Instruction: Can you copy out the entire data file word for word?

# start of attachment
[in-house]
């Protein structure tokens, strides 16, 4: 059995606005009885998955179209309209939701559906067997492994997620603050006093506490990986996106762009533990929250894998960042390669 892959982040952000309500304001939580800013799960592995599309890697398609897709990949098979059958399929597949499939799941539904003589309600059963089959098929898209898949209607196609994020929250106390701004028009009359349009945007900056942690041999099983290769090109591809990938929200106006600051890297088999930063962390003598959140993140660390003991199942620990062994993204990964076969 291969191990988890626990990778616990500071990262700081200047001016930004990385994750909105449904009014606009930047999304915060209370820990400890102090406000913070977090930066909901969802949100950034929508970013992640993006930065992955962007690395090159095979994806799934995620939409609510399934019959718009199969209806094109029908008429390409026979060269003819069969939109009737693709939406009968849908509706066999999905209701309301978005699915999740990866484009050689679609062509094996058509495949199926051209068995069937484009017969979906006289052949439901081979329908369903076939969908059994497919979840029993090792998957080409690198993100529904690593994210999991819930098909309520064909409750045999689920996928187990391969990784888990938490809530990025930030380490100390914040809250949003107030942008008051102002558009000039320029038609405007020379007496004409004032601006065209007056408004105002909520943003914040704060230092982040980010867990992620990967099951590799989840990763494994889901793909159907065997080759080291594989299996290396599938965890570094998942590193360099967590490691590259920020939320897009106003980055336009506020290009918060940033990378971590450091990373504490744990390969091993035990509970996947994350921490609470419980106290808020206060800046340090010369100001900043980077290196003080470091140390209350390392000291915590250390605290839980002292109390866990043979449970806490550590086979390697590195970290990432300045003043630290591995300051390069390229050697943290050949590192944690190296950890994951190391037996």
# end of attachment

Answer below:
[in-house]
């Protein structure tokens, strides 16, 4: 059995606005009885998955179209309209939701559906067997492994997620603050006093506490990986996106762009533990929250894998960042390669 892959982040952000309500304001939580800013799960592995599309890697398609897709990949098979059958399929597949499939799941539904003589309600059963089959098929898209898949209607196609994020929250106390701004028009009359349009945007900056942690041999099983290769090109591809990938929200106006600051890297088999930063962390003598959140993140660390003991199942620990062994993204990964076969 291969191990988890626990990778616990500071990262700081200047001016930004990385994750909105449904009014606009930047999304915060209370820990400890102090406000913070977090930066909901969802949100950034929508970013992640993006930065992955962007690395090159095979994806799934995620939409609510399934019959718009199969209806094109029908008429390409026979060269003819069969939109009737693709939406009968849908509706066999999905209701309301978005699915999740990866484009050689679609062509094996058509495949199926051209068995069937484009017969979906006289052949439901081979329908369903076939969908059994497919979840029993090792998957080409690198993100529904690593994210999991819930098909309520064909409750045999689920996928187990391969990784888990938490809530990025930030380490100390914040809250949003107030942008008051102002558009000039320029038609405007020379007496004409004032601006065209007056408004105002909520943003914040704060230092982040980010867990992620990967099951590799989840990763494994889901793909159907065997080759080291594989299996290396599938965890570094998942590193360099967590490691590259920020939320897009106003980055336009506020290009918060940033990378971590450091990373504490744990390969091993035990509970996947994350921490609470419980106290808020206060800046340090010369100001900043980077290196003080470091140390209350390392000291915590250390605290839980002292109390866990043979449970806490550590086979390697590195970290990432300045003043630290591995300051390069390229050697943290050949590192944690190296950890994951190391037996």